The song is considered a simple and forceful hymn for the opening of a worship service.

I. Stanza 1 asks for the presence of Christ
"Lord Jesus Christ, be present now; Our hearts in true devotion bow.
Be present now with grace divine, And let Thy truth within us shine."
 A. Some books alter the first line to "Lord Jesus Christ, be with us now," but I really see no difference in meaning and no reason to make any chanages; Jesus has promised to be present with His people when two or three gather together: Matt. 18.20
 B. However, the fulfilment of this promise is understood to be on the condition that their hearts in true devotion bow
 C. The original read, "Thy Spirit send with grace divine," as in Great Songs Revised, but the alteration is found in Christian Hymnal; in either case, the point is that Christ cannot be present spiritually in an assembly of people unless He and His Father dwell in their hearts through the truth: Jn. 14.23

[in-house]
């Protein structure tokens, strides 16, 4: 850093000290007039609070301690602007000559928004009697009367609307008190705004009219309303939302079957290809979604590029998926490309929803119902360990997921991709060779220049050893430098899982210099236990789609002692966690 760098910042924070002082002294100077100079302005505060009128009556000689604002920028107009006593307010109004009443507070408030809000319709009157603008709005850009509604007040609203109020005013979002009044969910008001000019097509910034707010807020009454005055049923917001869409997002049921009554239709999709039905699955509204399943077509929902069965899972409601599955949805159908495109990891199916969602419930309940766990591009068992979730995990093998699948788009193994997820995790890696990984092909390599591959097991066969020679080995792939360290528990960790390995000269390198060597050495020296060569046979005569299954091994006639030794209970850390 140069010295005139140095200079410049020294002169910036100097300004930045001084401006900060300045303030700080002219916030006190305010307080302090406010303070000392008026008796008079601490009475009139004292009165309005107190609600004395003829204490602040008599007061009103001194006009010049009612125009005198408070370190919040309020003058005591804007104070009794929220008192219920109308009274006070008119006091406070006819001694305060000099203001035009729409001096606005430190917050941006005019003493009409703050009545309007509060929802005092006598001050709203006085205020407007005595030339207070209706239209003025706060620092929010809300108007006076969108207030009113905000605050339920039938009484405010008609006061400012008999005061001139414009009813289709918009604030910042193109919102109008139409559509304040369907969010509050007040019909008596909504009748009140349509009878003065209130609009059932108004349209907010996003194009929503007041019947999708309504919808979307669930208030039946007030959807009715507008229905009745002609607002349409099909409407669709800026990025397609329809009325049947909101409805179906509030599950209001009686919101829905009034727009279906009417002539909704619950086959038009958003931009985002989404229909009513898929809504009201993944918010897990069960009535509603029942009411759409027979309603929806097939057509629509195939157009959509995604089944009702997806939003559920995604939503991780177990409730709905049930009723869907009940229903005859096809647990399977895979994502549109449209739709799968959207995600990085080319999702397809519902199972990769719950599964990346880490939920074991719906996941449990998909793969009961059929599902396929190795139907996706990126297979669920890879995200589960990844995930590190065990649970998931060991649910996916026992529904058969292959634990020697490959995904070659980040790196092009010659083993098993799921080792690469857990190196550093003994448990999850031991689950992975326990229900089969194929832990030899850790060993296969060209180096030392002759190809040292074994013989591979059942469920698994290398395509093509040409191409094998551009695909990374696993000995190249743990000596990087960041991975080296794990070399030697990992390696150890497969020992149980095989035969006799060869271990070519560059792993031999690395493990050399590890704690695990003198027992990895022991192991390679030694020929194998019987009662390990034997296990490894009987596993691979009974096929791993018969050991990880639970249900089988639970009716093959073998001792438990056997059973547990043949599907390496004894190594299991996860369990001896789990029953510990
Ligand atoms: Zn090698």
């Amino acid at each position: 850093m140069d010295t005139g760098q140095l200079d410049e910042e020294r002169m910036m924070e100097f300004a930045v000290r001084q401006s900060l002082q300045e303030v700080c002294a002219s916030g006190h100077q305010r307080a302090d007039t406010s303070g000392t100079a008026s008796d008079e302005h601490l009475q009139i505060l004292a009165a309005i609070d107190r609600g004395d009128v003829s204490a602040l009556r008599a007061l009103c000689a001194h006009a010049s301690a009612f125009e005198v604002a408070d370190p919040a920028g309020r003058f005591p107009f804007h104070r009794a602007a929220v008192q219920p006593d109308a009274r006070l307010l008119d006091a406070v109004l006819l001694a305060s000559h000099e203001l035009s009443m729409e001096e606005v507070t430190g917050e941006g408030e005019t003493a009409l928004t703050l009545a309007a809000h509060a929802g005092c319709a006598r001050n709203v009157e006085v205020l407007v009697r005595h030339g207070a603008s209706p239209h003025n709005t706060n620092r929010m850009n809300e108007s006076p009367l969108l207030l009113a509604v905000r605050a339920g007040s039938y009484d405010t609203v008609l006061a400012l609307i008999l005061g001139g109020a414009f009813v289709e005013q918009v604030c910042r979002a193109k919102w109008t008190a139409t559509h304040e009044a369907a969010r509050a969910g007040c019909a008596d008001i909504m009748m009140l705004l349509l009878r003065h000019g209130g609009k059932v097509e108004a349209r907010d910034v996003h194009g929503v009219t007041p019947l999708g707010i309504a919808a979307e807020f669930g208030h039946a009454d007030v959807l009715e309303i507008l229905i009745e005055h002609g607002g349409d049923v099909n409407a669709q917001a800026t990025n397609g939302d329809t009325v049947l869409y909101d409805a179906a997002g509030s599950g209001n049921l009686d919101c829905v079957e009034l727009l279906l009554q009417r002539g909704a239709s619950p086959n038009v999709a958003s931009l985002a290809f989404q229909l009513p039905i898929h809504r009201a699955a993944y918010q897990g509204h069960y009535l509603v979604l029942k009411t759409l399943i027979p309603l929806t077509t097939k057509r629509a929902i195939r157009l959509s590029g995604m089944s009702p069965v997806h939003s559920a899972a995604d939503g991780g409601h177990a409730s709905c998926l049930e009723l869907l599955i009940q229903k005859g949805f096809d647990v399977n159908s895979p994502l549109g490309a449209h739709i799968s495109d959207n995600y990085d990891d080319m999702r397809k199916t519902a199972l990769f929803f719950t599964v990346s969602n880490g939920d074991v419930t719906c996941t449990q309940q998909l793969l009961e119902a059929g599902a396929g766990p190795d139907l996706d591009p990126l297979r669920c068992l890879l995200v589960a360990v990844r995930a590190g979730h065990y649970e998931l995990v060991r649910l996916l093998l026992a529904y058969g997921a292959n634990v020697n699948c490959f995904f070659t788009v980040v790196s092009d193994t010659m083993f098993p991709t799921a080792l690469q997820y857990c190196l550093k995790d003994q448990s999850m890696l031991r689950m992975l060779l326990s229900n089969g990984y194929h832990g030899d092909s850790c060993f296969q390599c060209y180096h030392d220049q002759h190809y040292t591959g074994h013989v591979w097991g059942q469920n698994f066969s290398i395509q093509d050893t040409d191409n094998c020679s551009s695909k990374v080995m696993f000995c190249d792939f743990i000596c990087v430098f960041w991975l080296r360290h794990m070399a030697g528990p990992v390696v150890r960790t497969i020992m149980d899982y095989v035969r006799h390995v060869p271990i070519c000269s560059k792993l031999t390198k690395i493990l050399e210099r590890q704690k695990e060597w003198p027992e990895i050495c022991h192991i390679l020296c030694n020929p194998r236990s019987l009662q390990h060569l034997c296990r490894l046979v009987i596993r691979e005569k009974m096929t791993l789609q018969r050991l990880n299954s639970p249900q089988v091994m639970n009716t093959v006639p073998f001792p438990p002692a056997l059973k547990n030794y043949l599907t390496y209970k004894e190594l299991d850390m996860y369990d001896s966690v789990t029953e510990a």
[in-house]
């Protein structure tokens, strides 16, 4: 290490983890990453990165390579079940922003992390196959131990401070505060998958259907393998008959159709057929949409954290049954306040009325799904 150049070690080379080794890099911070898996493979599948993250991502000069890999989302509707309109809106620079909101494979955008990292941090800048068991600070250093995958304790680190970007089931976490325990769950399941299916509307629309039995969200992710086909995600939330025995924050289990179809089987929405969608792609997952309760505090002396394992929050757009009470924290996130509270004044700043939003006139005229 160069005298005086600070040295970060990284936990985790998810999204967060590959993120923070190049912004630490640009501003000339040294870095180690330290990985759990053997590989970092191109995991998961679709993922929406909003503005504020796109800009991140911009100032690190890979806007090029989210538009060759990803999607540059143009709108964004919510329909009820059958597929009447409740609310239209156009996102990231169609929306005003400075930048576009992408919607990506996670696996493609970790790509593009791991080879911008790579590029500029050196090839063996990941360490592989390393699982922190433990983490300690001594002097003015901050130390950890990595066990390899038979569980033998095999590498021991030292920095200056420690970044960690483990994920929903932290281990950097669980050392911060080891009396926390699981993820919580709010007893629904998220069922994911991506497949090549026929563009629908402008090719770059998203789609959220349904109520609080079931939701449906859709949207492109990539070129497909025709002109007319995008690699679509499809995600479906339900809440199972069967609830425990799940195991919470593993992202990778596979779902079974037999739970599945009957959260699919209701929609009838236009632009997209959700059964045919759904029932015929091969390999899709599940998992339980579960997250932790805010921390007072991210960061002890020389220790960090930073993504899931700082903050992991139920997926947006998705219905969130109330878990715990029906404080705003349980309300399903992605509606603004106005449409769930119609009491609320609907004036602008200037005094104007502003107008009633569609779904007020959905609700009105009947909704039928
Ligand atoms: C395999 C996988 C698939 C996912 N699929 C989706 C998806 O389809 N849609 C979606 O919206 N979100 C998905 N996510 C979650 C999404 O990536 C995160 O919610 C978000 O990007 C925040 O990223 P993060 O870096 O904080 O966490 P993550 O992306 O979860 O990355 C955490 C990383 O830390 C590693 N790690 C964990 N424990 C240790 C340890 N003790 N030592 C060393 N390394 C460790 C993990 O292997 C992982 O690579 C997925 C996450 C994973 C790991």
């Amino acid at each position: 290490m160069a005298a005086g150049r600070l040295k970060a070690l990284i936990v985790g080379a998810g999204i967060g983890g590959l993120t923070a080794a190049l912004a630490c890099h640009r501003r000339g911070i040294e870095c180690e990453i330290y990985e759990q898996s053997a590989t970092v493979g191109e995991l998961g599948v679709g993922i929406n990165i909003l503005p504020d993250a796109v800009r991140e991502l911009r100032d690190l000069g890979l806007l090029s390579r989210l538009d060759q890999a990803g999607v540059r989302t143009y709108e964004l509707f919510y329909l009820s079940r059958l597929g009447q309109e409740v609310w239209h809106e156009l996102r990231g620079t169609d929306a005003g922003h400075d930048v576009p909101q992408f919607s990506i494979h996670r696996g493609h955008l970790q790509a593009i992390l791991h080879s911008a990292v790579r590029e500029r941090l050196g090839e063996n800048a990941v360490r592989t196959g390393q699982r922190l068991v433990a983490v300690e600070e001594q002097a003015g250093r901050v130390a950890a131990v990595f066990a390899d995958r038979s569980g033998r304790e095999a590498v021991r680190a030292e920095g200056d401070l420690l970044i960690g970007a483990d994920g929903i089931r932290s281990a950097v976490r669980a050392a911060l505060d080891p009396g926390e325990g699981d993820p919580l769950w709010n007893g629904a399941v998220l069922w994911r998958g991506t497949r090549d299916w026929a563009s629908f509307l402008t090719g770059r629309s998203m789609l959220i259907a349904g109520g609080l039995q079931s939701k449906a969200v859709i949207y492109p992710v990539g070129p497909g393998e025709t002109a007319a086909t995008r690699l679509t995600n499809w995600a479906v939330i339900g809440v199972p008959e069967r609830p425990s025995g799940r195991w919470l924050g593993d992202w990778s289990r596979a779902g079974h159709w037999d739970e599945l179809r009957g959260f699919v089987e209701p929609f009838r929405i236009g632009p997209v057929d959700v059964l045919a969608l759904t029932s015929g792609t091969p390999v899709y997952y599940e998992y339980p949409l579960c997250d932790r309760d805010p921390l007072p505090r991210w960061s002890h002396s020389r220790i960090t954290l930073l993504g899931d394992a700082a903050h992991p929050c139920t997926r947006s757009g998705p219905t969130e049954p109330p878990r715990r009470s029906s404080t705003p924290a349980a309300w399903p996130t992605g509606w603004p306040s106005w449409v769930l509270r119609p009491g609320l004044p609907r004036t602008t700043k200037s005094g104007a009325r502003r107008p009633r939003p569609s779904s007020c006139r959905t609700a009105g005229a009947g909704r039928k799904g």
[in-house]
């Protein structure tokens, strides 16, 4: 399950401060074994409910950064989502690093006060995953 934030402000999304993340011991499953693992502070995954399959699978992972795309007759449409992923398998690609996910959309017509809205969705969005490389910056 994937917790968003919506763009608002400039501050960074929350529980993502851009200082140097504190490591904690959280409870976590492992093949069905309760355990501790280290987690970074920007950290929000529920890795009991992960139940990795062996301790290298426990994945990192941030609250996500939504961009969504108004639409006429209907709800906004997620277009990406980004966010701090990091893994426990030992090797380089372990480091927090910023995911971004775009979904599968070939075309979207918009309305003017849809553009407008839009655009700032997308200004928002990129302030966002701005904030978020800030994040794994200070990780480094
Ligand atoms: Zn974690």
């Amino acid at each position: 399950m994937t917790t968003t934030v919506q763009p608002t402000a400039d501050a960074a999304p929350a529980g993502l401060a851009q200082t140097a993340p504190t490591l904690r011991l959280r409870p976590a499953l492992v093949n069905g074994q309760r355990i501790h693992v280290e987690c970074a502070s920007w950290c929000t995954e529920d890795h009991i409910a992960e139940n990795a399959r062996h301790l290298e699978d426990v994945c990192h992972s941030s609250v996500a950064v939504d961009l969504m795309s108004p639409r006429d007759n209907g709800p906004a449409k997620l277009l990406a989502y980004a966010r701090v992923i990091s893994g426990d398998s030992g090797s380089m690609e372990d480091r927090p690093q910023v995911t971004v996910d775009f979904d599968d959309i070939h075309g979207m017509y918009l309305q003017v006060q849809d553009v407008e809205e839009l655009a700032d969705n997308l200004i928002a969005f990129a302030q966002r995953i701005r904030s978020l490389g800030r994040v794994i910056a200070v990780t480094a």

II. Stanza 2 asks for the help of Christ
"Unseal our lips to sing Thy praise; Our souls to Thee in worship raise.
Make strong our faith, increase our light, That we may know Thy name aright."
 A. We should desire the help of Christ to unseal (the original was "open" but that is not easy to sing on the first two notes of the tune) our lips to praise God: Heb. 13.15
 B. The reason why this is important is that the primary purpose of our assembling together is to worship: Jn. 4.24
 C. Yet, as we seek Christ’s help to praise and worship, one outcome is that we shall be strengthened in faith: Rom. 5.20, 10.17

III. Stanza 3 looks forward to the eternal worship of heaven
"Till we with saints in glad accord Sing ‘Holy, holy is the Lord!’
And in the light of heaven above Shall see Thy face and know Thy love."
Some books have a slightly different third stanza which says practically the same thing:
"Until we join the hosts that cry, ‘Holy art Thou, O Lord, most high!’